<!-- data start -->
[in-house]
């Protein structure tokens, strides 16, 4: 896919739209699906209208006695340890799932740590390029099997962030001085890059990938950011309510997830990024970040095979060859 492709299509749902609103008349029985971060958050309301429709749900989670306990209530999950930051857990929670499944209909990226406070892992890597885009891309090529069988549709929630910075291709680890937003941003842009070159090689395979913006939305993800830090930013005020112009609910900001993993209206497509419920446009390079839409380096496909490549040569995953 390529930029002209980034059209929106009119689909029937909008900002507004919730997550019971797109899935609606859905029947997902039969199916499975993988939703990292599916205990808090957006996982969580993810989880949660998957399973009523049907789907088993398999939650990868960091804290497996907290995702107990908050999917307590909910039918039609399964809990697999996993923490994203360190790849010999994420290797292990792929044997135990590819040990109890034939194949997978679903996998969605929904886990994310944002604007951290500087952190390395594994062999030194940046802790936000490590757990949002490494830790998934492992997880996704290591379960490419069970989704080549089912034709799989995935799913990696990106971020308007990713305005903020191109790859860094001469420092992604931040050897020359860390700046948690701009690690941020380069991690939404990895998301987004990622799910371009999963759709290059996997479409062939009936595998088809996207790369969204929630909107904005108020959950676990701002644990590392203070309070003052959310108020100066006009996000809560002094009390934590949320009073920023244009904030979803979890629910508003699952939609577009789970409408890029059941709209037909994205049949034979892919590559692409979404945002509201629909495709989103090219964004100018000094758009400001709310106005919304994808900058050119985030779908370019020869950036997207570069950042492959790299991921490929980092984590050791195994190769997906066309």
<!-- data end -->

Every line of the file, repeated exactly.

[in-house]
């Protein structure tokens, strides 16, 4: 896919739209699906209208006695340890799932740590390029099997962030001085890059990938950011309510997830990024970040095979060859 492709299509749902609103008349029985971060958050309301429709749900989670306990209530999950930051857990929670499944209909990226406070892992890597885009891309090529069988549709929630910075291709680890937003941003842009070159090689395979913006939305993800830090930013005020112009609910900001993993209206497509419920446009390079839409380096496909490549040569995953 390529930029002209980034059209929106009119689909029937909008900002507004919730997550019971797109899935609606859905029947997902039969199916499975993988939703990292599916205990808090957006996982969580993810989880949660998957399973009523049907789907088993398999939650990868960091804290497996907290995702107990908050999917307590909910039918039609399964809990697999996993923490994203360190790849010999994420290797292990792929044997135990590819040990109890034939194949997978679903996998969605929904886990994310944002604007951290500087952190390395594994062999030194940046802790936000490590757990949002490494830790998934492992997880996704290591379960490419069970989704080549089912034709799989995935799913990696990106971020308007990713305005903020191109790859860094001469420092992604931040050897020359860390700046948690701009690690941020380069991690939404990895998301987004990622799910371009999963759709290059996997479409062939009936595998088809996207790369969204929630909107904005108020959950676990701002644990590392203070309070003052959310108020100066006009996000809560002094009390934590949320009073920023244009904030979803979890629910508003699952939609577009789970409408890029059941709209037909994205049949034979892919590559692409979404945002509201629909495709989103090219964004100018000094758009400001709310106005919304994808900058050119985030779908370019020869950036997207570069950042492959790299991921490929980092984590050791195994190769997906066309």